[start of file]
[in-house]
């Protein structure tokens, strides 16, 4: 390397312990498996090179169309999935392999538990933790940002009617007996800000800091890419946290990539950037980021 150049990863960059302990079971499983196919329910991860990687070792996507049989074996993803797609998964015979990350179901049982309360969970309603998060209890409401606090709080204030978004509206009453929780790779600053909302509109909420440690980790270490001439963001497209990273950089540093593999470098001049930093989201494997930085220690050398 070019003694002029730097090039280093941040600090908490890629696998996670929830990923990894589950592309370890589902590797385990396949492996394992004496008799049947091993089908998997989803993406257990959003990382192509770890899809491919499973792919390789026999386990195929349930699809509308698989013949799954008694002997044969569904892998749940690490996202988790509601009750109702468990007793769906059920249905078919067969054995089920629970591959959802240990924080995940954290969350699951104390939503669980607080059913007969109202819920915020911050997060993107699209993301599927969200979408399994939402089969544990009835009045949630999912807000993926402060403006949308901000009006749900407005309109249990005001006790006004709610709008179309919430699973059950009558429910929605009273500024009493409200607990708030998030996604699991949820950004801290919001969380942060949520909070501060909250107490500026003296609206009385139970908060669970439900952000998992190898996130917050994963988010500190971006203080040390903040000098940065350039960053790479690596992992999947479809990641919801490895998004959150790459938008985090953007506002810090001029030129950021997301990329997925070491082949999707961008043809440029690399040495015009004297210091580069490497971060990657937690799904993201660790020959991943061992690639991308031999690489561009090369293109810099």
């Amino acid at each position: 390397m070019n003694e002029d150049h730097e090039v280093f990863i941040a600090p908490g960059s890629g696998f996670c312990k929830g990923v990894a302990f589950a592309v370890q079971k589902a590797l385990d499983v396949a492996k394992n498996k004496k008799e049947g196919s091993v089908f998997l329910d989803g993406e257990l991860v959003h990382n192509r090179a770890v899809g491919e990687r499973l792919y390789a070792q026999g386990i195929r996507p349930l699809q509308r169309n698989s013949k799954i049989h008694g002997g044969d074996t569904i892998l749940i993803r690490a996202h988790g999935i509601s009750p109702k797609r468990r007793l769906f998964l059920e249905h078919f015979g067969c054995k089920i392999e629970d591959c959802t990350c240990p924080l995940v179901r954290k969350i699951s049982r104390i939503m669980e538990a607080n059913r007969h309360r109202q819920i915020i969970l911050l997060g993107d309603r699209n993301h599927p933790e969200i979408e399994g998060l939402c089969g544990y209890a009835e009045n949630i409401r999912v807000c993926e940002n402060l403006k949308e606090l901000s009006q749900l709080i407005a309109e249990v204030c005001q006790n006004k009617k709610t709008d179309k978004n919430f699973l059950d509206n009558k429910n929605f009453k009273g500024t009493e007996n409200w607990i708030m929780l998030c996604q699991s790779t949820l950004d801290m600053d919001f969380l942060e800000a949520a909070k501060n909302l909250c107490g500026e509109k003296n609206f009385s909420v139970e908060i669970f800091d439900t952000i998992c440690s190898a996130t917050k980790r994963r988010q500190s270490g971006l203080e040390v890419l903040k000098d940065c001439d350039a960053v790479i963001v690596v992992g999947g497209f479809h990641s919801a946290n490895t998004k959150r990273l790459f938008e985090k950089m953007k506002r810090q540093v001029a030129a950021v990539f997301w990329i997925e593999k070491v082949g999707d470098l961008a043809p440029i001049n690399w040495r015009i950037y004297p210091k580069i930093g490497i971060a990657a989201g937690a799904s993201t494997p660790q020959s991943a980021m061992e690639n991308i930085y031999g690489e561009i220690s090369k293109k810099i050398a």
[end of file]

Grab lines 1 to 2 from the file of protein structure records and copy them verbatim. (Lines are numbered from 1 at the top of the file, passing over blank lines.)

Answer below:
[in-house]
């Protein structure tokens, strides 16, 4: 390397312990498996090179169309999935392999538990933790940002009617007996800000800091890419946290990539950037980021 150049990863960059302990079971499983196919329910991860990687070792996507049989074996993803797609998964015979990350179901049982309360969970309603998060209890409401606090709080204030978004509206009453929780790779600053909302509109909420440690980790270490001439963001497209990273950089540093593999470098001049930093989201494997930085220690050398 070019003694002029730097090039280093941040600090908490890629696998996670929830990923990894589950592309370890589902590797385990396949492996394992004496008799049947091993089908998997989803993406257990959003990382192509770890899809491919499973792919390789026999386990195929349930699809509308698989013949799954008694002997044969569904892998749940690490996202988790509601009750109702468990007793769906059920249905078919067969054995089920629970591959959802240990924080995940954290969350699951104390939503669980607080059913007969109202819920915020911050997060993107699209993301599927969200979408399994939402089969544990009835009045949630999912807000993926402060403006949308901000009006749900407005309109249990005001006790006004709610709008179309919430699973059950009558429910929605009273500024009493409200607990708030998030996604699991949820950004801290919001969380942060949520909070501060909250107490500026003296609206009385139970908060669970439900952000998992190898996130917050994963988010500190971006203080040390903040000098940065350039960053790479690596992992999947479809990641919801490895998004959150790459938008985090953007506002810090001029030129950021997301990329997925070491082949999707961008043809440029690399040495015009004297210091580069490497971060990657937690799904993201660790020959991943061992690639991308031999690489561009090369293109810099």